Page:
Former Baylor student Jasmin Hernandez, who was sexually assaulted by former Baylor football player Tevin Elliott, has settled her Title IX lawsuit against the school, former football coach Art Briles and former athletic director Ian McCaw, according to ESPN.

The details of the settlement are confidential, but Hernandez’s and Briles’ attorneys explained the process a bit to ESPN.

Zalkin (Hernandez’s attorney) would not detail what responsibility, if any, each party bore in the resolution, citing mediation confidentiality rules. But Briles’ attorney, Mark Lanier, wrote in an email that Hernandez “dismissed her case against Coach Briles before the settlement. He didn’t pay anything nor did he admit any liability.”

“You kind of weigh the costs and benefits of continuing, and for her, it reached a point where she felt she could resolve the case and have some closure and move forward,” Zalkin said. “It was the right time for her.”

Hernandez was the first person to file a lawsuit against Baylor for its handling of sexual assault cases, in March of 2016. Baylor has been under deep scrutiny for its handling of sexual assault cases, ever since an August 2015 story in Texas Monthly found that the football program had actively worked against sexual assault investigations into players. Shortly after Hernandez filed her lawsuit, Briles was fired and McCaw and Baylor president Ken Starr resigned after the law firm Pepper Hamilton found that the university systematically enabled sexual assault by dismissing victims and protecting the football team.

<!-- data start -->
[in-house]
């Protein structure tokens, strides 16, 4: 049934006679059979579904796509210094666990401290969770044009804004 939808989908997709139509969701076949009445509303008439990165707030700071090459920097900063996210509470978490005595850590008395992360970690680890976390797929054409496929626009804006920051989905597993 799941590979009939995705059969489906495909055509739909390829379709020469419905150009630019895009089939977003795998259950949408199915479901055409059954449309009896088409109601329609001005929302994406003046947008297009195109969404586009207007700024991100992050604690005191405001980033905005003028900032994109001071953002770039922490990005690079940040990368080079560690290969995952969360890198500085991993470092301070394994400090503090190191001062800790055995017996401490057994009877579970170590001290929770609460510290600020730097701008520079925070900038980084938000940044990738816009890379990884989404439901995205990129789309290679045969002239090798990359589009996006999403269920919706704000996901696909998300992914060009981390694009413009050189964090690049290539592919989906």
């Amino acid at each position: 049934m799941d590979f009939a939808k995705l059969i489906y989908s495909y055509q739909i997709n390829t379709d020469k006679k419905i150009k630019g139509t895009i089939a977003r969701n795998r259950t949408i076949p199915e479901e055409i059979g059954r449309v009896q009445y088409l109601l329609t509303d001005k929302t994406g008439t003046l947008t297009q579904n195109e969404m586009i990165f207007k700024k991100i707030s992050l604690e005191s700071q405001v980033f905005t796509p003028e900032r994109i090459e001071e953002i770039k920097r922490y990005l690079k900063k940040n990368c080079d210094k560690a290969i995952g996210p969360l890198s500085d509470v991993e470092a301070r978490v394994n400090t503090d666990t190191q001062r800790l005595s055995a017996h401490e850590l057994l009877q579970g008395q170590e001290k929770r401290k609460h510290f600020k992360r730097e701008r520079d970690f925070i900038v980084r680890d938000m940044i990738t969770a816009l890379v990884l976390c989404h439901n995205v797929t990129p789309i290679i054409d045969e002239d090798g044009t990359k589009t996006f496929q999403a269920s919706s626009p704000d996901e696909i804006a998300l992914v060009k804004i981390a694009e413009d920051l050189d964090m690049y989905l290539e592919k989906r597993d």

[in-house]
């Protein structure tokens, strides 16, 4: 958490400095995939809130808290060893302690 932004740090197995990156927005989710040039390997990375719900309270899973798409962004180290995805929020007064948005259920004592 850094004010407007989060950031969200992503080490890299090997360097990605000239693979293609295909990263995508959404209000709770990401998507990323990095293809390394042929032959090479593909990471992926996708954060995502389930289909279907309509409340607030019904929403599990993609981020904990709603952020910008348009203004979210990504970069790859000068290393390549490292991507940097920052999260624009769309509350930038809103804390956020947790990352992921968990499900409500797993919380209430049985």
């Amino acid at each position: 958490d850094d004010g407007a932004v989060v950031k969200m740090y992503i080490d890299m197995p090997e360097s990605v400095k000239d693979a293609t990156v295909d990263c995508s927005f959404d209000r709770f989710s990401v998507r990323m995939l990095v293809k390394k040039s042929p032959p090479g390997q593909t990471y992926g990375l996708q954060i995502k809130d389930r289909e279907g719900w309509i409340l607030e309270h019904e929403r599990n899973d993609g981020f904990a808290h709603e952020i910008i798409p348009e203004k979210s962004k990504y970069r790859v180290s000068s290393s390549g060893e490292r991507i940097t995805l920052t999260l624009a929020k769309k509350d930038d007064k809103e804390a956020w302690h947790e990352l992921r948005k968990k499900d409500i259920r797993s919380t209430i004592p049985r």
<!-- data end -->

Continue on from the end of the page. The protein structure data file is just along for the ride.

There are still four active Title IX lawsuits against Baylor, and the school is still under investigation by the Office of Civil Rights at the Department of Education, the Texas Rangers and the NCAA. Baylor never released the full findings from the Pepper Hamilton report—though the school says there was never a full written report—but a federal judge ordered on Monday that Baylor turn documents from the investigation to the 10 plaintiffs in one of the Title IX cases.

About Kevin Trahan

Kevin mostly covers college football and college basketball, with an emphasis on NCAA issues and other legal issues in sports. He is also an incoming law student. He's written for SB Nation, USA Today, VICE Sports, The Guardian and The Wall Street Journal, among others. He is a graduate of Northwestern University.